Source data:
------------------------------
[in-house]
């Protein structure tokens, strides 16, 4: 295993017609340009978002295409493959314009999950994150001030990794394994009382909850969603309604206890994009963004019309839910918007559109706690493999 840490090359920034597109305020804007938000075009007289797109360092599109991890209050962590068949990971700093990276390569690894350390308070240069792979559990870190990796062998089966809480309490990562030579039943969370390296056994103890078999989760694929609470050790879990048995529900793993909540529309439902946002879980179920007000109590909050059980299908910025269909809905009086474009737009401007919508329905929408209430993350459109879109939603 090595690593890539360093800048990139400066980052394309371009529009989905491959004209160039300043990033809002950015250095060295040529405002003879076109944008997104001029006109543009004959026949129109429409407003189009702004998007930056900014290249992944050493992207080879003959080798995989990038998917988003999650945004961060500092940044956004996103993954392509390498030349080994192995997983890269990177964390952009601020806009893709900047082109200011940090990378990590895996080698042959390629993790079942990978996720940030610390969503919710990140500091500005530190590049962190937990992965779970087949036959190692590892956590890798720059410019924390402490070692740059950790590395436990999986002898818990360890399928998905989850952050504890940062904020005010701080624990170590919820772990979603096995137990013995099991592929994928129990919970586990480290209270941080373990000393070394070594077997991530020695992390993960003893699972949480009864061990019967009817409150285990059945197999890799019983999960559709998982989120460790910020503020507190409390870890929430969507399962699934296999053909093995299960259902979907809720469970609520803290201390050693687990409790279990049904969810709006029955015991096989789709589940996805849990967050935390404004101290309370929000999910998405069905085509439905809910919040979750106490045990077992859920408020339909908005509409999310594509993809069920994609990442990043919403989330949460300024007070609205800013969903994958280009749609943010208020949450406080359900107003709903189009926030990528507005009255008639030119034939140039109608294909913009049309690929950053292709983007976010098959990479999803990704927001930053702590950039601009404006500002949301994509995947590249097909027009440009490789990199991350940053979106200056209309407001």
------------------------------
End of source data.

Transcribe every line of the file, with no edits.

[in-house]
């Protein structure tokens, strides 16, 4: 295993017609340009978002295409493959314009999950994150001030990794394994009382909850969603309604206890994009963004019309839910918007559109706690493999 840490090359920034597109305020804007938000075009007289797109360092599109991890209050962590068949990971700093990276390569690894350390308070240069792979559990870190990796062998089966809480309490990562030579039943969370390296056994103890078999989760694929609470050790879990048995529900793993909540529309439902946002879980179920007000109590909050059980299908910025269909809905009086474009737009401007919508329905929408209430993350459109879109939603 090595690593890539360093800048990139400066980052394309371009529009989905491959004209160039300043990033809002950015250095060295040529405002003879076109944008997104001029006109543009004959026949129109429409407003189009702004998007930056900014290249992944050493992207080879003959080798995989990038998917988003999650945004961060500092940044956004996103993954392509390498030349080994192995997983890269990177964390952009601020806009893709900047082109200011940090990378990590895996080698042959390629993790079942990978996720940030610390969503919710990140500091500005530190590049962190937990992965779970087949036959190692590892956590890798720059410019924390402490070692740059950790590395436990999986002898818990360890399928998905989850952050504890940062904020005010701080624990170590919820772990979603096995137990013995099991592929994928129990919970586990480290209270941080373990000393070394070594077997991530020695992390993960003893699972949480009864061990019967009817409150285990059945197999890799019983999960559709998982989120460790910020503020507190409390870890929430969507399962699934296999053909093995299960259902979907809720469970609520803290201390050693687990409790279990049904969810709006029955015991096989789709589940996805849990967050935390404004101290309370929000999910998405069905085509439905809910919040979750106490045990077992859920408020339909908005509409999310594509993809069920994609990442990043919403989330949460300024007070609205800013969903994958280009749609943010208020949450406080359900107003709903189009926030990528507005009255008639030119034939140039109608294909913009049309690929950053292709983007976010098959990479999803990704927001930053702590950039601009404006500002949301994509995947590249097909027009440009490789990199991350940053979106200056209309407001």